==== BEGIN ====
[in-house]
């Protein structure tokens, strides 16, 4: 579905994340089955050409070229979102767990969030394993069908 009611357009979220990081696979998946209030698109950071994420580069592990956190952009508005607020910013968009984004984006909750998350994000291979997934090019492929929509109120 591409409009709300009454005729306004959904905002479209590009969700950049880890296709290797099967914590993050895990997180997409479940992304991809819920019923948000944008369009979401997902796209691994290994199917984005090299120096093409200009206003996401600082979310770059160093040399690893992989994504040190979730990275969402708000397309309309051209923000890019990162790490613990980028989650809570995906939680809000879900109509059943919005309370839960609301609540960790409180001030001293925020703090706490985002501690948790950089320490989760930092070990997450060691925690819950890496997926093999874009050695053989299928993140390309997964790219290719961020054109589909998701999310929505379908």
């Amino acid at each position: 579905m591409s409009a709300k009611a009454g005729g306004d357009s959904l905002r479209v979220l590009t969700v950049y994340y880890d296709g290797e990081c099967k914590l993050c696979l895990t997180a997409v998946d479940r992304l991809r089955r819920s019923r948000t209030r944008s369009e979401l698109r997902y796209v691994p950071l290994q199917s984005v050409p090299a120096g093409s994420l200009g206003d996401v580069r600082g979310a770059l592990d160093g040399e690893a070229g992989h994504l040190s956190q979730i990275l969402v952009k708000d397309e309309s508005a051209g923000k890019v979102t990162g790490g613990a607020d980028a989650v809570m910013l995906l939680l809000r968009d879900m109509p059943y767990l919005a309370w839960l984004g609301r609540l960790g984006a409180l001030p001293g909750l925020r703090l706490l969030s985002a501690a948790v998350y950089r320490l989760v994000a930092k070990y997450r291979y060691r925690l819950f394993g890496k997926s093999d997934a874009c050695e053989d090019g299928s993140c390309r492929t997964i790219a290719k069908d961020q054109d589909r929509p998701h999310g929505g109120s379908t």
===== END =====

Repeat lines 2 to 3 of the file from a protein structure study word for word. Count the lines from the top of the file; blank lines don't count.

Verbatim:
């Protein structure tokens, strides 16, 4: 579905994340089955050409070229979102767990969030394993069908 009611357009979220990081696979998946209030698109950071994420580069592990956190952009508005607020910013968009984004984006909750998350994000291979997934090019492929929509109120 591409409009709300009454005729306004959904905002479209590009969700950049880890296709290797099967914590993050895990997180997409479940992304991809819920019923948000944008369009979401997902796209691994290994199917984005090299120096093409200009206003996401600082979310770059160093040399690893992989994504040190979730990275969402708000397309309309051209923000890019990162790490613990980028989650809570995906939680809000879900109509059943919005309370839960609301609540960790409180001030001293925020703090706490985002501690948790950089320490989760930092070990997450060691925690819950890496997926093999874009050695053989299928993140390309997964790219290719961020054109589909998701999310929505379908």
């Amino acid at each position: 579905m591409s409009a709300k009611a009454g005729g306004d357009s959904l905002r479209v979220l590009t969700v950049y994340y880890d296709g290797e990081c099967k914590l993050c696979l895990t997180a997409v998946d479940r992304l991809r089955r819920s019923r948000t209030r944008s369009e979401l698109r997902y796209v691994p950071l290994q199917s984005v050409p090299a120096g093409s994420l200009g206003d996401v580069r600082g979310a770059l592990d160093g040399e690893a070229g992989h994504l040190s956190q979730i990275l969402v952009k708000d397309e309309s508005a051209g923000k890019v979102t990162g790490g613990a607020d980028a989650v809570m910013l995906l939680l809000r968009d879900m109509p059943y767990l919005a309370w839960l984004g609301r609540l960790g984006a409180l001030p001293g909750l925020r703090l706490l969030s985002a501690a948790v998350y950089r320490l989760v994000a930092k070990y997450r291979y060691r925690l819950f394993g890496k997926s093999d997934a874009c050695e053989d090019g299928s993140c390309r492929t997964i790219a290719k069908d961020q054109d589909r929509p998701h999310g929505g109120s379908t």